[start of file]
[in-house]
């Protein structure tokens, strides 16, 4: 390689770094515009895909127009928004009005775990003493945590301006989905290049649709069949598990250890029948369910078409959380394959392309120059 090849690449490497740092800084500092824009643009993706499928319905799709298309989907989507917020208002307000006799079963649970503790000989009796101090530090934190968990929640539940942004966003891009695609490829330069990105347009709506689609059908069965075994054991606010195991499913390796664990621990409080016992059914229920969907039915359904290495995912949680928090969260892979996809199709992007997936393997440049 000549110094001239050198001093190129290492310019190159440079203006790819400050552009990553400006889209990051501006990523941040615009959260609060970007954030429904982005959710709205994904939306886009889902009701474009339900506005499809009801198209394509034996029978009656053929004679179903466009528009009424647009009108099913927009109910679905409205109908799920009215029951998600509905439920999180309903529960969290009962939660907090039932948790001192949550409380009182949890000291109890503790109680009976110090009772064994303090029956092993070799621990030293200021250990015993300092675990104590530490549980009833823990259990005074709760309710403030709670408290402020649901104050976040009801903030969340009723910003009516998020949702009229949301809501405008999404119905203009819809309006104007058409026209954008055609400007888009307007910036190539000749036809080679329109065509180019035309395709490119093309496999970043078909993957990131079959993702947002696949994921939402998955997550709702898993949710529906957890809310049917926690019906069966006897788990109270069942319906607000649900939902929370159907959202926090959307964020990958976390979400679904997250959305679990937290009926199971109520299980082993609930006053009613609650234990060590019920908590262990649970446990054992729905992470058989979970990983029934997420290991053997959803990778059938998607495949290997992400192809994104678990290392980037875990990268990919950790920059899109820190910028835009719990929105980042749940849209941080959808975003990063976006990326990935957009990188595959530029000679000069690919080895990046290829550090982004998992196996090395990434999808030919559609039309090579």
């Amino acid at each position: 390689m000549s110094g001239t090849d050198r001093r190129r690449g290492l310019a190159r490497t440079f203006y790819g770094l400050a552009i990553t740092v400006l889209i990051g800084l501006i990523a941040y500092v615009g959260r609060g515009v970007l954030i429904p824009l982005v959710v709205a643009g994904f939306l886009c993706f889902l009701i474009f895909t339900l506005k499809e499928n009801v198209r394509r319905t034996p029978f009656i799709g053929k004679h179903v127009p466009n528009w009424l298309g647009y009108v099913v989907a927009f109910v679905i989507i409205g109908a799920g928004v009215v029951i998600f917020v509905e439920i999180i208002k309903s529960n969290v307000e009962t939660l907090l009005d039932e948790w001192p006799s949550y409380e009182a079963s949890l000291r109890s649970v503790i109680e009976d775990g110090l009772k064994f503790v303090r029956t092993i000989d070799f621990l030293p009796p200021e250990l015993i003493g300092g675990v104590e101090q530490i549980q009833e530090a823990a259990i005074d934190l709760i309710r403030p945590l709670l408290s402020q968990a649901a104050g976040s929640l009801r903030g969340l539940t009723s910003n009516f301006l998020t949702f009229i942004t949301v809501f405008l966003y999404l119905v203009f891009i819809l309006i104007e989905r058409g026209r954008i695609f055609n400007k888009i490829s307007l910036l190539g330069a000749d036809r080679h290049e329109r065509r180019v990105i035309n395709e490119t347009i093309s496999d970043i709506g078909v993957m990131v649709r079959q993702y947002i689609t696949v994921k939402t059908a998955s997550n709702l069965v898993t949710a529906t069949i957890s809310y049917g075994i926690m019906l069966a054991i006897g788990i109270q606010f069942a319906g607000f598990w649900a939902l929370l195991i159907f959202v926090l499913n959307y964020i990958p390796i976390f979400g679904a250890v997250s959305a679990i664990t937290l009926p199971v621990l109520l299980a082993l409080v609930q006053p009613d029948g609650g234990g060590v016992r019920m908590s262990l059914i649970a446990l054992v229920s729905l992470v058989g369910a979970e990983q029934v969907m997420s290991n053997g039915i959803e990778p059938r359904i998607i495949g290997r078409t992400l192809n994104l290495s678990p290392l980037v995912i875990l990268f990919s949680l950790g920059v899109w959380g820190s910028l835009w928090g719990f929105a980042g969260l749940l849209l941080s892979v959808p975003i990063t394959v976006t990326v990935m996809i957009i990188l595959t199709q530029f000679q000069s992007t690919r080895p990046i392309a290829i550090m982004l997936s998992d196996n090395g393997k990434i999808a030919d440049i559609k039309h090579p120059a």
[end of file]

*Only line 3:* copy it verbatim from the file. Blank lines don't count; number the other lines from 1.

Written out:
């Amino acid at each position: 390689m000549s110094g001239t090849d050198r001093r190129r690449g290492l310019a190159r490497t440079f203006y790819g770094l400050a552009i990553t740092v400006l889209i990051g800084l501006i990523a941040y500092v615009g959260r609060g515009v970007l954030i429904p824009l982005v959710v709205a643009g994904f939306l886009c993706f889902l009701i474009f895909t339900l506005k499809e499928n009801v198209r394509r319905t034996p029978f009656i799709g053929k004679h179903v127009p466009n528009w009424l298309g647009y009108v099913v989907a927009f109910v679905i989507i409205g109908a799920g928004v009215v029951i998600f917020v509905e439920i999180i208002k309903s529960n969290v307000e009962t939660l907090l009005d039932e948790w001192p006799s949550y409380e009182a079963s949890l000291r109890s649970v503790i109680e009976d775990g110090l009772k064994f503790v303090r029956t092993i000989d070799f621990l030293p009796p200021e250990l015993i003493g300092g675990v104590e101090q530490i549980q009833e530090a823990a259990i005074d934190l709760i309710r403030p945590l709670l408290s402020q968990a649901a104050g976040s929640l009801r903030g969340l539940t009723s910003n009516f301006l998020t949702f009229i942004t949301v809501f405008l966003y999404l119905v203009f891009i819809l309006i104007e989905r058409g026209r954008i695609f055609n400007k888009i490829s307007l910036l190539g330069a000749d036809r080679h290049e329109r065509r180019v990105i035309n395709e490119t347009i093309s496999d970043i709506g078909v993957m990131v649709r079959q993702y947002i689609t696949v994921k939402t059908a998955s997550n709702l069965v898993t949710a529906t069949i957890s809310y049917g075994i926690m019906l069966a054991i006897g788990i109270q606010f069942a319906g607000f598990w649900a939902l929370l195991i159907f959202v926090l499913n959307y964020i990958p390796i976390f979400g679904a250890v997250s959305a679990i664990t937290l009926p199971v621990l109520l299980a082993l409080v609930q006053p009613d029948g609650g234990g060590v016992r019920m908590s262990l059914i649970a446990l054992v229920s729905l992470v058989g369910a979970e990983q029934v969907m997420s290991n053997g039915i959803e990778p059938r359904i998607i495949g290997r078409t992400l192809n994104l290495s678990p290392l980037v995912i875990l990268f990919s949680l950790g920059v899109w959380g820190s910028l835009w928090g719990f929105a980042g969260l749940l849209l941080s892979v959808p975003i990063t394959v976006t990326v990935m996809i957009i990188l595959t199709q530029f000679q000069s992007t690919r080895p990046i392309a290829i550090m982004l997936s998992d196996n090395g393997k990434i999808a030919d440049i559609k039309h090579p120059a």